I couldn’t be happier about King Douchebiscuit Terry McAuliffe losing the Virginia Democratic Gubernatorial primary:

Running with the least money and fewest ties to vote-rich Northern Virginia, State Sen. R. Creigh Deeds has won the three-way Democratic primary for governor, paving the way for a rematch with Republican Bob McDonnell in the fall.

Deeds, 51, a country lawyer from Bath County in the western part of the state, was viewed as an unlikely winner against two Northern Virginians with entrenched political ties.

Known for his moderate views on such issues as gun rights, but also appreciated for his folksy style and attention to the Washington suburbs’ cry for road improvements, Deeds was leading in Fairfax, Arlington, Loudoun and Prince William counties.

Deeds had almost doubled the vote totals of each of his opponents, Democratic activist Terry McAuliffe and former Del. Brian Moran.

“Three weeks ago, this was a two-man race between McAuliffe and Moran,” said Quentin Kidd, a political science professor at Christopher Newport University. “Deeds was going to win the rural vote and that’s it. People are going to be talking about how he pulled this off for weeks and months.”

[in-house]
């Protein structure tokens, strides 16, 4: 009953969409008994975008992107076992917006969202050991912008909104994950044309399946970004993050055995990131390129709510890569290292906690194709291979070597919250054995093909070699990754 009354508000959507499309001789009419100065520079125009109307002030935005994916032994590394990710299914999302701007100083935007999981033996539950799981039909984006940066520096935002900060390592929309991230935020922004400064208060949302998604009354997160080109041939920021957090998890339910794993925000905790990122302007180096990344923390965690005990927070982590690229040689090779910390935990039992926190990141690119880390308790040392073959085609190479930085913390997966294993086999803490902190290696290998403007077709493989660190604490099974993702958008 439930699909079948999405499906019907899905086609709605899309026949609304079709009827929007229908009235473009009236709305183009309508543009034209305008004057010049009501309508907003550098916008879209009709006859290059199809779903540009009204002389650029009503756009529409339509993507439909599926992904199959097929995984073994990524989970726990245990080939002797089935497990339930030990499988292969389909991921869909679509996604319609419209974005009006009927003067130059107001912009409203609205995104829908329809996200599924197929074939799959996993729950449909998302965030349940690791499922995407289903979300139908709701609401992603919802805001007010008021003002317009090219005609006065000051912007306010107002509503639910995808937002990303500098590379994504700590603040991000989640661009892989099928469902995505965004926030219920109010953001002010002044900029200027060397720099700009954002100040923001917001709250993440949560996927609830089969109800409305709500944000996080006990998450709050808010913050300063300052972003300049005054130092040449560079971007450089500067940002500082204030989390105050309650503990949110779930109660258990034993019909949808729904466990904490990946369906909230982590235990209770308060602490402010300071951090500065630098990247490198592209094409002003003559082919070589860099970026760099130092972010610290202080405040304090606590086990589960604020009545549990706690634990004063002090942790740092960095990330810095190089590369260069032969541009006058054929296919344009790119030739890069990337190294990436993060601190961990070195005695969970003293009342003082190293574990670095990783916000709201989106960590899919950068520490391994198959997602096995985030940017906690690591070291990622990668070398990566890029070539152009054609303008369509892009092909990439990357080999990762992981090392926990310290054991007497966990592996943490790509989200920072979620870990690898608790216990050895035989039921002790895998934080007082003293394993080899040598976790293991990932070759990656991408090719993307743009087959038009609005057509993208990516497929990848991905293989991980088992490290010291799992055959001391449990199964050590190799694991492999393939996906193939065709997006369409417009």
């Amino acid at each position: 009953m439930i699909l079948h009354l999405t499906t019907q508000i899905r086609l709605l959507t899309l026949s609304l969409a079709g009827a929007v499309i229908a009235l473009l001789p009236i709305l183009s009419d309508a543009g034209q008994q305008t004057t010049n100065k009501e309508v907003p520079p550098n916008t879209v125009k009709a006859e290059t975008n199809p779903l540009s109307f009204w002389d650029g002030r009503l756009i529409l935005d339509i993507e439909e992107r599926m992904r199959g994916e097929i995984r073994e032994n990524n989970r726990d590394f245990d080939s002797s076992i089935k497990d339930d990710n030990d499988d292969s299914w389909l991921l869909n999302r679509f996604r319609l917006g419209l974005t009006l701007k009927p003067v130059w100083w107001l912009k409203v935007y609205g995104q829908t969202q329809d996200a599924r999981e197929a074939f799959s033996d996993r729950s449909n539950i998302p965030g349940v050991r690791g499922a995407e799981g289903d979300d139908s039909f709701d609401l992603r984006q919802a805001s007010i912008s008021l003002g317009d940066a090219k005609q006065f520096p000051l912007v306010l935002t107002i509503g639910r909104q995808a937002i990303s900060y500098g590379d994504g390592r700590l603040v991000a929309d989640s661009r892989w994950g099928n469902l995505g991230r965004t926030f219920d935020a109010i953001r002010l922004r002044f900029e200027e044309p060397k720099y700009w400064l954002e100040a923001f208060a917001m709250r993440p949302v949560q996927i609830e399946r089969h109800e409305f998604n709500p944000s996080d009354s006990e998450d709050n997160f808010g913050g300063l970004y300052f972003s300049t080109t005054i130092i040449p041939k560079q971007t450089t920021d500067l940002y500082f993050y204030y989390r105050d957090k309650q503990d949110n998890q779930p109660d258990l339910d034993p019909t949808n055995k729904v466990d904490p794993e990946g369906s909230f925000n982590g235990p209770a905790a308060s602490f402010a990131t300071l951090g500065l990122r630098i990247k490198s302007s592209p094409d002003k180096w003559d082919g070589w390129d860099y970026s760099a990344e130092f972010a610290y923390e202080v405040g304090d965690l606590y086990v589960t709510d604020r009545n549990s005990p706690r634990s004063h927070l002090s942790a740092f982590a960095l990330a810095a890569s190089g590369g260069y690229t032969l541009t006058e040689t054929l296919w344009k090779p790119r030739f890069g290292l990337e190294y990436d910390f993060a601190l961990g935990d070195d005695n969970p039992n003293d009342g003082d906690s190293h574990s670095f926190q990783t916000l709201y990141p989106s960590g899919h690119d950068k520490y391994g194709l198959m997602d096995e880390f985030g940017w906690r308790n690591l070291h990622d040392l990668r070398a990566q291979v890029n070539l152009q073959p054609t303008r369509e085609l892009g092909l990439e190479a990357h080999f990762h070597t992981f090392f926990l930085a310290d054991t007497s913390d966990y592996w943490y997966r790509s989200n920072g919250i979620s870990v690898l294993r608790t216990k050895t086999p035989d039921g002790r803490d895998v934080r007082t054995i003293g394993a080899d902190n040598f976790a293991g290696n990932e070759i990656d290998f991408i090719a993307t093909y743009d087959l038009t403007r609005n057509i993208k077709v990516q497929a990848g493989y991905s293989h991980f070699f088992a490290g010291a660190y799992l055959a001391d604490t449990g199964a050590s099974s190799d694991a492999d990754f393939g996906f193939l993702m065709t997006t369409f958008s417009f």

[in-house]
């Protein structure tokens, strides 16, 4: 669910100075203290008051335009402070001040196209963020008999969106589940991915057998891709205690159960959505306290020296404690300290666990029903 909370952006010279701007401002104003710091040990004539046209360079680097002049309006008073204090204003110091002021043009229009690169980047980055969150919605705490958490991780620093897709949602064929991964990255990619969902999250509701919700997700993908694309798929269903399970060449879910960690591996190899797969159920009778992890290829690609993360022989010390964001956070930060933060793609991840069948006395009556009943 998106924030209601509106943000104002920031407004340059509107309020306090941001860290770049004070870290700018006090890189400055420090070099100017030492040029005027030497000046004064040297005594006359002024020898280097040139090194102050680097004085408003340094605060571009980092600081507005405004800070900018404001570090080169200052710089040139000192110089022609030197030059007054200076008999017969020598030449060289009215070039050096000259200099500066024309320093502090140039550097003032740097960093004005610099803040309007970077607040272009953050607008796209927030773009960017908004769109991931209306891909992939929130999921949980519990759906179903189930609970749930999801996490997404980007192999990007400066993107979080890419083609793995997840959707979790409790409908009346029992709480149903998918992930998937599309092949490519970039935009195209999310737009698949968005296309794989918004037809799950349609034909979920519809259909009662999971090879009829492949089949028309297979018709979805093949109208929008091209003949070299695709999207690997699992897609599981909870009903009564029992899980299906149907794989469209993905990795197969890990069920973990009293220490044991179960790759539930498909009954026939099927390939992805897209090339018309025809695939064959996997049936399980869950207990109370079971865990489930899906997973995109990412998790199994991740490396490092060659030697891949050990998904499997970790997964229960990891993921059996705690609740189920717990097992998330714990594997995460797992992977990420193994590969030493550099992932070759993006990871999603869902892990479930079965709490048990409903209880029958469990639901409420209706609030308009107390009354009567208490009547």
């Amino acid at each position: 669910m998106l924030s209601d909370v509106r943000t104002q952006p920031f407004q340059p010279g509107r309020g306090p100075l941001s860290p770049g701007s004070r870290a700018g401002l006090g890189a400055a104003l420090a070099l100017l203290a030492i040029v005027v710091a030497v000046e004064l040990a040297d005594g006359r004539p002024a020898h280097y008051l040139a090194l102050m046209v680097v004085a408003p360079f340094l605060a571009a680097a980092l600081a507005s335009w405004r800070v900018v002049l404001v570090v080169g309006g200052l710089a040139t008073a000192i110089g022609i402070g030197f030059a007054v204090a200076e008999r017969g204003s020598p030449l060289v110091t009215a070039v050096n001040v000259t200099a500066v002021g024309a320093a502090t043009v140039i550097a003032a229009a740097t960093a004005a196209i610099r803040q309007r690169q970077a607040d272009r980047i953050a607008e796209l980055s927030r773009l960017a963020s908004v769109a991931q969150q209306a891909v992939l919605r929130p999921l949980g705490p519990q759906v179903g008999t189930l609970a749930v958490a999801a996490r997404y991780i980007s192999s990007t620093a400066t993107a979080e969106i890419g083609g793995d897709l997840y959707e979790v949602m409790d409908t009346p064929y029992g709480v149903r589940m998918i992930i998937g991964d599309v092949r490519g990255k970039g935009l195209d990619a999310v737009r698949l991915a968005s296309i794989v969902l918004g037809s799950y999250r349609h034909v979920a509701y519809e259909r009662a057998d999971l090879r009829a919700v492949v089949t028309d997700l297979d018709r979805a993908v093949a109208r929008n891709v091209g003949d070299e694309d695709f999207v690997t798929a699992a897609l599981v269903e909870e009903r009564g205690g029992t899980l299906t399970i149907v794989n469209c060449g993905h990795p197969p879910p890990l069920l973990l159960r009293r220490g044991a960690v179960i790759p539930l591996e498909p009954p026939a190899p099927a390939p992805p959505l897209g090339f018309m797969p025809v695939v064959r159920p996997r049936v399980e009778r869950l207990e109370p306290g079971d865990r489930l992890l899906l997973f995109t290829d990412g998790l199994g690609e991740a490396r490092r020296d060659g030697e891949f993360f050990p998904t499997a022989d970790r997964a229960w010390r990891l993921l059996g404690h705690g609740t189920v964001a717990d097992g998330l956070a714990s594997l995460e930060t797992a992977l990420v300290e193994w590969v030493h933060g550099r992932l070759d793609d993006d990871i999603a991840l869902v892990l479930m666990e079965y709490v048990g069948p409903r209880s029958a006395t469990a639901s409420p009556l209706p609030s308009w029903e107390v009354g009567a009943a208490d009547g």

As John Cole reacted:

There were two scenarios should McAuliffe win. First, he could lose the general quite easily to McDonnell. Second, he could win, and then be a national embarrassment for four years. I have no idea how Virginians as a whole think about this, since so few of them showed up to the polls, but I am relieved as hell that McAuliffe was sent packing. I can’t find the link right now (it was at the Great Orange Satan), but I remember all the candidates at a charity fund-raiser, and McAuliffe made a bunch of inappropriate comments, and all I could think was that if he wins, it would be a disaster.

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  1. Kevin says:

    LOL @ the picture

  2. Schu says:

    This is just a prime example of the fact that there are sum bags and incompetent idiots on both sides of the political spectrum. The people need to examine each parties candidates on merit, and not because some big political name sponsors them as a payback for a favor.

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